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Monday, 2 May 2016
Page: 3917

Mr DANBY (Melbourne Ports) (10:20): This has been an active committee, and I commend the chair on the points that he has made in tabling this report on electronic voting. There has not been much disagreement in this committee. There have mainly been refinements of each other's views. We know that electronic voting has been discussed in this House since 1970, when the planning for this building determined that provision should be made 'in the new Parliament House' for the necessary conduits to be installed. In 1970, they thought of the prospective internet, electronic voting and the world we live in now: the digital age.

Through the 1990s and 2000s, the Procedure Committee and others have endorsed the idea of electronic voting but failed to make any firm recommendations. I think this report is excellent. I commend the chair and secretariat for helping the committee refine its ideas. As the chair said, there is no suggestion that we would abandon the traditional divide to the left and right of the chair. Electronic voting should be implemented provided that the voting occurs in this chamber. There is no prospect of us doing what is done in other countries, where voting is conducted by noting one's vote on a computer but not necessarily attending the chamber. Tellers would continue to be appointed under our recommendations to ensure proxy votes for nursing mothers and as a backup in the event of a technology failure.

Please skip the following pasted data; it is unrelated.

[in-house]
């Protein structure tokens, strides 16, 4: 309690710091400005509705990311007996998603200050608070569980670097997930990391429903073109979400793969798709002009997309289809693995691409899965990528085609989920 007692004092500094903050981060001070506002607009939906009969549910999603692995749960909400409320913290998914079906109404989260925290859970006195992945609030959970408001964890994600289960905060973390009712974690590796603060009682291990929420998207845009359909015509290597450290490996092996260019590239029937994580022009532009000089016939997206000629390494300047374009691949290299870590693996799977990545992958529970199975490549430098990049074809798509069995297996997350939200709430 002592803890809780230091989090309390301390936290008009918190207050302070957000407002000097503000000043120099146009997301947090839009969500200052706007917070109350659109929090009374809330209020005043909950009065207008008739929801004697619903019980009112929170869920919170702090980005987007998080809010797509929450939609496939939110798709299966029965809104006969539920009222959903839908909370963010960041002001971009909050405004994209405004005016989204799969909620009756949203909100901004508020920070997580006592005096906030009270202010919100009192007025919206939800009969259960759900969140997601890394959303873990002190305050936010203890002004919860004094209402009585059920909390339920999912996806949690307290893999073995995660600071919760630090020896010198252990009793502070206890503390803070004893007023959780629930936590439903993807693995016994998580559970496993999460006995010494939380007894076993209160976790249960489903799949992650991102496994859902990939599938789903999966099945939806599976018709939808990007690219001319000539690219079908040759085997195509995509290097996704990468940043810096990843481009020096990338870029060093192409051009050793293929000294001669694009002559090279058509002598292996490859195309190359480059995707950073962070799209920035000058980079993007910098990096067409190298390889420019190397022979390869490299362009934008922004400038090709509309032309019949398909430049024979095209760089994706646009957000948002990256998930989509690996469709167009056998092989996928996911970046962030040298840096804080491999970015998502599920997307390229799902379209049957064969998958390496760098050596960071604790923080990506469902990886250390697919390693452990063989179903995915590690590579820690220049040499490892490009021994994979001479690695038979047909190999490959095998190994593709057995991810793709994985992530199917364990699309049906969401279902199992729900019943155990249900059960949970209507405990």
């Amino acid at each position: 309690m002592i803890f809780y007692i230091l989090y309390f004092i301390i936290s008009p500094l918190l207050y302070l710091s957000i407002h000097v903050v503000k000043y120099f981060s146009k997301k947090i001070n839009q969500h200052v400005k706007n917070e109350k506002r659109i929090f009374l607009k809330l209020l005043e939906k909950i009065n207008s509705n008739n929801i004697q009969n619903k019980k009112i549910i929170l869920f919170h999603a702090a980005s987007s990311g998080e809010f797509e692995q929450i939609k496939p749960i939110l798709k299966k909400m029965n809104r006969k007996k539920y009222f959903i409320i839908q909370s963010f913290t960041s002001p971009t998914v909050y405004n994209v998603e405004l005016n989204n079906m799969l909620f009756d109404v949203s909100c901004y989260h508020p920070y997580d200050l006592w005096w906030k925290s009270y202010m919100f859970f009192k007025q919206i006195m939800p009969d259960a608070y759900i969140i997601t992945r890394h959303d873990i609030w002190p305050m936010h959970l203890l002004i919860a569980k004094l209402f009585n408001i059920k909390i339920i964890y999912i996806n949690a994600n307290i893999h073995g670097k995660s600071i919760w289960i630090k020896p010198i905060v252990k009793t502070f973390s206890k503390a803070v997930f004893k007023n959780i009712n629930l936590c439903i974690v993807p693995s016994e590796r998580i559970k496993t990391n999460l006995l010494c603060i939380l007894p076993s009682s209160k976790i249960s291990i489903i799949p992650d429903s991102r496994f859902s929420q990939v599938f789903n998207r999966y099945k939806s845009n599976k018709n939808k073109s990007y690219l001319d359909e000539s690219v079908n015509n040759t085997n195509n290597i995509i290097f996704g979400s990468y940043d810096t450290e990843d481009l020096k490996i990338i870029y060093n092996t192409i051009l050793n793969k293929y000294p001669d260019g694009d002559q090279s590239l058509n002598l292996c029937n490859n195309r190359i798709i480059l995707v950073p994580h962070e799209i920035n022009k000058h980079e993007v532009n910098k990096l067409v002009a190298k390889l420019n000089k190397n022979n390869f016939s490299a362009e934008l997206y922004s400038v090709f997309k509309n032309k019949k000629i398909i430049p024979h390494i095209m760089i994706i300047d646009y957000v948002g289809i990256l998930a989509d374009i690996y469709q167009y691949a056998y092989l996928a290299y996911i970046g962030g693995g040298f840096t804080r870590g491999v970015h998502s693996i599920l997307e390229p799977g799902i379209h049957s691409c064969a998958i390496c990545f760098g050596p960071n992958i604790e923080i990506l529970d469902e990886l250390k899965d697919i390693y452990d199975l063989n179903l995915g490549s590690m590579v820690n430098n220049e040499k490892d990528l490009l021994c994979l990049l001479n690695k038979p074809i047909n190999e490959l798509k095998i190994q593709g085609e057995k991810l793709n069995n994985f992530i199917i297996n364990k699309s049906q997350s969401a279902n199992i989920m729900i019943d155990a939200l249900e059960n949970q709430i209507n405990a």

The issue of a swipe card has been investigated as the option for allowing members to vote from anywhere within the chamber. It is a good idea. Voting from anywhere within the chamber is an important suggestion, because we know what happens during divisions: it is a useful opportunity for backbench members to catch up with ministers or shadow ministers and, therefore, they do not want to sit in their seats. Having people have to swipe their cards in their actual seats would be something that might be difficult because people would prefer not to be in their seats, quite understandably. I think it is an important custom of the House that should not be interfered with by new procedures.

Just as the screens we have inside and outside the front door tell us what the actual vote and adjournment is, it is recommended that the results of divisions be displayed in the chamber. I think that would, again, make it more involving for the public, and even the press gallery, to actually be able to see what we know. It is all rumbling in the background when the Speaker announces—I am not criticising you, Mr Speaker, far from it—that the votes are such and such. Everything that makes this chamber more democratic and makes the decisions more clear and transparent is all a very good idea. I commend this report, the chair, the secretariat and these conclusions to the House.